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Video shoots require a lot of organization. Whether you're the director for a large crew, a solo shooter, or something in between, you need to develop a solid workflow for planning a shoot and keeping it on track. The portability and versatility of the iPad is helpful in any of these scenarios, keeping your footprint light and your budget even lighter.
With a handful of inexpensive apps and services that work with the iPad, you can create a very effective production toolkit. This course reveals the workflow that author and lynda.com content producer Nick Brazzi uses to plan and run shoots for low-budget productions and "no-budget" web series using iPad apps, cloud-based services, and optional desktop software. Find out how Google Drive, Dropbox, and specialty apps like Shot Lister, MovieSlate, Teleprompt+, and Easy Release can help you run a tighter ship and bring your production in on schedule and under budget.
When you create a shot log with the MovieSlate app, we have much more robust options for creating digital shot logs in XML files, which may really open up some doors for your editor. In this movie I want to export the shot log from the MovieSlate app as XML files, which can be used to automatically load all of your logging notes directly into the video editing application that your editing team will be using. Now we're picking off pretty much from where we were in the previous movie. I'm in the History tab here in the movie slate app, I've got all of the shots for this project, and as I tap on them I can see all of the notes that I've recorded.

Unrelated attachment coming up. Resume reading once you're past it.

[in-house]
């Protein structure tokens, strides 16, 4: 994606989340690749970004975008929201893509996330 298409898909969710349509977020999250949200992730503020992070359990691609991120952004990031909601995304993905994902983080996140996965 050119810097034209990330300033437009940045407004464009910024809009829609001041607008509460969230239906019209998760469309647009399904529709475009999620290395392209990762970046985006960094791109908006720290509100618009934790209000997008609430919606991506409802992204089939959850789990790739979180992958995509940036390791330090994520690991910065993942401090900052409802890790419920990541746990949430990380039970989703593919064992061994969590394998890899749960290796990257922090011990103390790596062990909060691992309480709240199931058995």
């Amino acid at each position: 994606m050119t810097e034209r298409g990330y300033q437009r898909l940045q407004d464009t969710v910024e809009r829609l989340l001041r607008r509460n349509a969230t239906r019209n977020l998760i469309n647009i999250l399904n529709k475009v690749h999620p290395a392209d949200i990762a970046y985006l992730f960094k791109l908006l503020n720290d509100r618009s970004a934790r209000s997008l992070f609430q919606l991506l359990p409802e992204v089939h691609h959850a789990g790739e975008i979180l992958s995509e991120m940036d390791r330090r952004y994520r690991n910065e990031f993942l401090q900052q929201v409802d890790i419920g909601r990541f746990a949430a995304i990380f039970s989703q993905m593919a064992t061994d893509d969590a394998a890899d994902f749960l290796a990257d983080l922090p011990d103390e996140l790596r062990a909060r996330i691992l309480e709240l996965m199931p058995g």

There's one particular field here that I want to make sure has been accounted for. On any individual shot here on the list, if you take a look at these panels that show data from the actual slate. If you swipe to the left on this one on the right. We're looking for this field. The file name for this particular shot it says MVI0006. Now this field is only filled out if you slated it properly. So back on the regular slate view. You want to make sure that you take a look at this field right here.